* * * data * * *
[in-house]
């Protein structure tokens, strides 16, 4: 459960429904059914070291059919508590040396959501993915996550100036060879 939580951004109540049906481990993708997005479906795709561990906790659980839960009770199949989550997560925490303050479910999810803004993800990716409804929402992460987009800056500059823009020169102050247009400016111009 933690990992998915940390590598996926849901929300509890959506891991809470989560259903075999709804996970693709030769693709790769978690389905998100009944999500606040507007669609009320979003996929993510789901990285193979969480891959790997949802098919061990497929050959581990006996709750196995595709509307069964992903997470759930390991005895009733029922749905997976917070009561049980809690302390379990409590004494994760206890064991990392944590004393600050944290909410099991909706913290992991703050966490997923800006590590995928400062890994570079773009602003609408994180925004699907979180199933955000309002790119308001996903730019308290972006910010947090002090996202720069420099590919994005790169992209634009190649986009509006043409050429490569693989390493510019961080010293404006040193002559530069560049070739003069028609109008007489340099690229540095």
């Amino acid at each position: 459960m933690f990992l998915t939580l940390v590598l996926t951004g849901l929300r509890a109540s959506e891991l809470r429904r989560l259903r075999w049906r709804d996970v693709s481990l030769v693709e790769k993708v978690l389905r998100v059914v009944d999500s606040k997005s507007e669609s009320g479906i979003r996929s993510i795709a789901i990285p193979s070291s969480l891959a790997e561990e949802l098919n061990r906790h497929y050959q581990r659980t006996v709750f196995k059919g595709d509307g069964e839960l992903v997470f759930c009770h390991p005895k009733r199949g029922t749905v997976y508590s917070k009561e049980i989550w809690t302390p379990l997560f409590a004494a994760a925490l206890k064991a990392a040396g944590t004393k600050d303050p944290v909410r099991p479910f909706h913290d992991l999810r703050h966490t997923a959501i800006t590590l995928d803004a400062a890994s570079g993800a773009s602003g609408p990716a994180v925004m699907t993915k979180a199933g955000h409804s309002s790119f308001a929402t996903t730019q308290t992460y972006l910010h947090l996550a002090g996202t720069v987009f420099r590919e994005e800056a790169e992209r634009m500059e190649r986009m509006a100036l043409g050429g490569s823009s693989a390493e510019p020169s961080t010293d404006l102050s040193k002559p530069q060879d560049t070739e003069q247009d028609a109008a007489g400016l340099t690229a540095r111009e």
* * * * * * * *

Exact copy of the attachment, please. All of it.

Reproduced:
[in-house]
């Protein structure tokens, strides 16, 4: 459960429904059914070291059919508590040396959501993915996550100036060879 939580951004109540049906481990993708997005479906795709561990906790659980839960009770199949989550997560925490303050479910999810803004993800990716409804929402992460987009800056500059823009020169102050247009400016111009 933690990992998915940390590598996926849901929300509890959506891991809470989560259903075999709804996970693709030769693709790769978690389905998100009944999500606040507007669609009320979003996929993510789901990285193979969480891959790997949802098919061990497929050959581990006996709750196995595709509307069964992903997470759930390991005895009733029922749905997976917070009561049980809690302390379990409590004494994760206890064991990392944590004393600050944290909410099991909706913290992991703050966490997923800006590590995928400062890994570079773009602003609408994180925004699907979180199933955000309002790119308001996903730019308290972006910010947090002090996202720069420099590919994005790169992209634009190649986009509006043409050429490569693989390493510019961080010293404006040193002559530069560049070739003069028609109008007489340099690229540095």
């Amino acid at each position: 459960m933690f990992l998915t939580l940390v590598l996926t951004g849901l929300r509890a109540s959506e891991l809470r429904r989560l259903r075999w049906r709804d996970v693709s481990l030769v693709e790769k993708v978690l389905r998100v059914v009944d999500s606040k997005s507007e669609s009320g479906i979003r996929s993510i795709a789901i990285p193979s070291s969480l891959a790997e561990e949802l098919n061990r906790h497929y050959q581990r659980t006996v709750f196995k059919g595709d509307g069964e839960l992903v997470f759930c009770h390991p005895k009733r199949g029922t749905v997976y508590s917070k009561e049980i989550w809690t302390p379990l997560f409590a004494a994760a925490l206890k064991a990392a040396g944590t004393k600050d303050p944290v909410r099991p479910f909706h913290d992991l999810r703050h966490t997923a959501i800006t590590l995928d803004a400062a890994s570079g993800a773009s602003g609408p990716a994180v925004m699907t993915k979180a199933g955000h409804s309002s790119f308001a929402t996903t730019q308290t992460y972006l910010h947090l996550a002090g996202t720069v987009f420099r590919e994005e800056a790169e992209r634009m500059e190649r986009m509006a100036l043409g050429g490569s823009s693989a390493e510019p020169s961080t010293d404006l102050s040193k002559p530069q060879d560049t070739e003069q247009d028609a109008a007489g400016l340099t690229a540095r111009e």